The Beausanes of Newfoundland came originally from France and apparently before that from the Basque provinces of Spain and the name was apparantly spelled Beausani. The first Beausan/e/ys in Newfoundland were Maragret and presumably her brother (not proven yet) Thomas. It is believed others of this family may have gone to Ireland, but this also is not proven. Margaret Beausane married William Walsh ca 1815, supposedly in Newfoundland and raised their family there. I am still working on the descendants.

Thomas Beausane (b. ca 1795-1798) married Ellen Walsh ( b. ca 1800) ( possible sister or cousin of the the above William Walsh) on Jan. 16, 1824 in Newfoundland (possibly Carbonear). They first lived in Carbonear then moved to Western Bay, Nfld. We do not know the parents of Thomas or his place of birth and the same goes for Ellen. Their children were: Margaret, Richard, Michael, James, William, Thomas, John, Ellen and Mary.

Aside from the fact that I would argue that the children’s names are entirely Irish, another alarm bell rings when you look at who Margaret and Thomas married. First-generation immigrants almost exclusively marry someone their own nationality. Bearing that very important fact in mind, let’s continue with some other scattered pieces of evidence from across the internet.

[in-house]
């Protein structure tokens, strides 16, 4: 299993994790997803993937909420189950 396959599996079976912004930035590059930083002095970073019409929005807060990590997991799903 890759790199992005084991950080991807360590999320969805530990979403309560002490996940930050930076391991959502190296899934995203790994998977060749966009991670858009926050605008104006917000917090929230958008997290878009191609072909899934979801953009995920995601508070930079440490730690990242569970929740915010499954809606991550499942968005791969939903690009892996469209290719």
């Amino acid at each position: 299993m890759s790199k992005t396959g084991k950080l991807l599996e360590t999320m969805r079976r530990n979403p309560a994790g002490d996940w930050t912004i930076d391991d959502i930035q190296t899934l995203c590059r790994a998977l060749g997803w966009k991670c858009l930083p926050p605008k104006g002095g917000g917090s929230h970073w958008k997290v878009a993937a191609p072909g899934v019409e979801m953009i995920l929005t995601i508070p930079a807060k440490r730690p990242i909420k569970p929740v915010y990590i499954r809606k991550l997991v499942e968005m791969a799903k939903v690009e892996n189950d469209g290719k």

Small sample bias, perhaps? After all, a French and Irish family may have just hit it off in Newfoundland! Well, based on a broader set of evidence, again in Newfoundland, the mother’s surname from Boozan births from the 1860s suggest that these are descendants of Irish immigrants, not French:
F/Surname   F/Given  M/Surname  M/Given  Child  Year
Boozaney      Michael      English      Clare      Mary      1862
Boozaney      Thomas      English      Martha      William      1862
Boozaney      Richard      Dwyer      Ellen      Richard      1863
Boozaney      William      Ryan      Catherine      Honora      1863
Boozaney      Thomas      English      Martha      Margaret      1864
Boozaney      Michael      English      Clare      John      1864
Fitzgerald      James      Boozan      Mary      Bridget      1864
Boozane      Richard      Dwyer      Ellen      Ellen      1869
Boozane      Richard      Dwyer      Ellen      Elizabeth      1869
Boozane      Thomas      English      Martha      Jane      1869

Similarly with a Boozan who married a Dooley, another Irish surname. In the USA, a John Boozane in San Francisco born in the 1820s was also Irish. The evidence mounts…

In my next post, I’ll talk about the Huguenot possibility and stick my next out on the line as to where I think the Beausang and Bouzan clans more than likely originated.

John, Mary & Anastasia, take a bow: Cork’s Smiddys and Beausangs in 1901

The Irish Family History Foundation has started to put online its researchers’ work on the earliest complete Irish Censuses – those of 1901 and 1911. (Permit me to digress and lament the various circumstances, from bizarre mid-Great War bureaucratic decisions to Irish Civil war tactics, that led to the destruction of the 1821-1891 Irish censuses, one of the longest-running censuses in the world, in less than ten years.)